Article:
Cincinnati’s College Football Playoff bid officially has entered the realm of the possible. Perhaps even probable. The Bearcats could be two wins away from breaking the Power 5 conferences’s 28-for-28 CFP bid stranglehold.
After nearly two full seasons of doing Cincinnati no favors, the selection committee slotted the undefeated Bearcats at No. 4 Tuesday night—the highest ranking for a Group of 5 conference team in the playoff’s seven-year history. With games remaining at East Carolina Friday and against Houston in the American Athletic Conference championship game, it would appear that Cincinnati controls its own destiny. Committee chair Gary Barta cited the Bearcats’ 48–14 rout of an 8–3 SMU team as a boost to their credibility. “Cincinnati at four the committee felt strongly about,” Barta said.
Barta said the committee compared Cincinnati in resume pods with both the three teams above it and the three teams behind it. The Bearcats seem to have settled into a sweet spot between those groups, despite prior knocks of their schedule. “The strength of schedule is always a conversation with Cincinnati,” Barta said. “It was a conversation again this week. But they … controlled the game (against SMU).”
Given the fact that Cincinnati will be strongly favored in its final two games, it might be more dependent upon style points against East Carolina and Houston than anyone else still in the playoff mix.
The other significant movement within the top five was Ohio State leapfrogging Alabama for second after housing highly ranked Michigan State, while the Crimson Tide scuffled a bit against Arkansas. With Oregon out of the way after being blown out by Utah, the head-to-head loss to the Ducks is no longer a roadblock for the Buckeyes. “It certainly gets your attention when they’re up 49–0 at half,” Barta said of Ohio State’s blowout of the Spartans, while also citing the close nature of Alabama’s game against the Razorbacks as the impetus for that change at No. 2.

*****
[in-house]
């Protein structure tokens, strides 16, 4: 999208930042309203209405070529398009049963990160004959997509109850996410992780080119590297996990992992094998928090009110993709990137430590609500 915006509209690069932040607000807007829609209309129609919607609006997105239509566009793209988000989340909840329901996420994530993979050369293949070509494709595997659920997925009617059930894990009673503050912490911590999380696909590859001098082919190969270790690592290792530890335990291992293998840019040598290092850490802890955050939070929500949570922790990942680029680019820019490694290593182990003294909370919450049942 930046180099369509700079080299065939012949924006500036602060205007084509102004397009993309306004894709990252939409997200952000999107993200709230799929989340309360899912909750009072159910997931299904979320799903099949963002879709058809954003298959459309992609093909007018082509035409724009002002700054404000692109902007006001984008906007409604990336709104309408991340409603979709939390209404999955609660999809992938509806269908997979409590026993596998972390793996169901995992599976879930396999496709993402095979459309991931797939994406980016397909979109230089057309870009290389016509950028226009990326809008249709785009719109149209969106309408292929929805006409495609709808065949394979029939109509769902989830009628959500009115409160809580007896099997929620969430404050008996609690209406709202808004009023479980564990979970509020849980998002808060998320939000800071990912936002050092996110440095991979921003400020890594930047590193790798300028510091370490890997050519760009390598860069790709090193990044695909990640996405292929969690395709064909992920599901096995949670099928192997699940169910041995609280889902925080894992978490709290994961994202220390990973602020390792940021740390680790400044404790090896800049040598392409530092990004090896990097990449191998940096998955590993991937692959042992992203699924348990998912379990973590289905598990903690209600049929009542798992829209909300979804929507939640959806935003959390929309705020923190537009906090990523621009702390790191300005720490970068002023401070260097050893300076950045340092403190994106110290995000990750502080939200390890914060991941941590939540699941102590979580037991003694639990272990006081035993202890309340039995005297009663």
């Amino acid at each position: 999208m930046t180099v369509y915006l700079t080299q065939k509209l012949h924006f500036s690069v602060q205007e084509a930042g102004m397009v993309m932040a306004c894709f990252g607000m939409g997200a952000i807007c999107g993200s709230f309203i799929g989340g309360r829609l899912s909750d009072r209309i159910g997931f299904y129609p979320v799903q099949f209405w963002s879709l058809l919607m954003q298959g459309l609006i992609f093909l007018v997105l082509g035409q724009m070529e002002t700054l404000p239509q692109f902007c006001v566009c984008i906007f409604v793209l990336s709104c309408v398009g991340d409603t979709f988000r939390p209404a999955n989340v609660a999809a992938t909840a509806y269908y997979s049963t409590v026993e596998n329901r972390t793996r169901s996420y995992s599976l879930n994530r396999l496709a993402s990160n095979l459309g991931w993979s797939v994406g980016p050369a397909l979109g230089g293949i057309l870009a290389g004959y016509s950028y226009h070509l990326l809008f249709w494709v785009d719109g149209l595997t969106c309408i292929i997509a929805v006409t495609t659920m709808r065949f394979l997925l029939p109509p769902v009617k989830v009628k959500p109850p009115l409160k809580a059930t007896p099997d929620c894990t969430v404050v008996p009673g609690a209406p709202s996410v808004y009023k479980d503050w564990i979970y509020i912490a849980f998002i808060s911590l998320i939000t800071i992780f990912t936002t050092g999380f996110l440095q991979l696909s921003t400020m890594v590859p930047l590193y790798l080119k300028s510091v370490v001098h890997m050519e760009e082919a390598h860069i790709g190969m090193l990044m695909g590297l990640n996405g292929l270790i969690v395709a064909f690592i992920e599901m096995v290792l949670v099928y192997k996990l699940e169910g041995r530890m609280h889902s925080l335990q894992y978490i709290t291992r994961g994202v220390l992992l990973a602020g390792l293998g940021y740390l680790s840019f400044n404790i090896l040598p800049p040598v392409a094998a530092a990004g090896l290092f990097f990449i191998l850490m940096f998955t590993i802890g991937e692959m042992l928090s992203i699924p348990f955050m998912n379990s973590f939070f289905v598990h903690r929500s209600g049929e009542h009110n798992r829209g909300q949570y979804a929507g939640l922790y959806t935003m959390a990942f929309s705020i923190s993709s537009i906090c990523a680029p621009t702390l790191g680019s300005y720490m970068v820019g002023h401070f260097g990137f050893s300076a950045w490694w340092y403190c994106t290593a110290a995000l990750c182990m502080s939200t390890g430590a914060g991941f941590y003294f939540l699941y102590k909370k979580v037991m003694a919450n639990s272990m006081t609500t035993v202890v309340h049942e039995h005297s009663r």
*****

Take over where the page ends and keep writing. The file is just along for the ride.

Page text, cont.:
The one team that continues to own its playoff spot without debate is top-ranked Georgia, which merely has to beat a tailspinning Georgia Tech team Saturday to all but lock up a bid, regardless of the outcome of the Southeastern Conference championship game against Alabama. That game will be much more important for the 10–1 Crimson Tide, which could need to win out to make the playoff for the seventh time in eight iterations.
One-loss teams ranked Nos. 5–7 seemingly all remain well within range of making the playoff: No. 5 Michigan, No. 6 Notre Dame and No. 7 Oklahoma State. The Wolverines certainly would leap into the top four Saturday with an upset win over Ohio State. The Fighting Irish have just one game left, at 3–8 Stanford, but stand to potentially benefit from either Michigan or Ohio State losing Saturday. And the Cowboys have two resume-enhancing opportunities remaining with No. 10 Oklahoma this week and then the Big 12 championship game.
If the Sooners can win out, scoring an upset in Stillwater and then beating the Cowboys again in the Big 12 championship game, they could also vault into contention. The Big 12’s backloaded schedule provides some intrigue in the final weeks.
If everyone wins the games they will be favored to win, this could boil down to Georgia and Ohio State solidly at 1–2 and several teams in the mix for 3–4. Cincinnati has a hole card in comparisons with Notre Dame, having beaten the Fighting Irish in South Bend by double digits. How Notre Dame could compare with a one-loss Big 12 champion might ultimately be where the greatest tension (and final playoff bid) lies.
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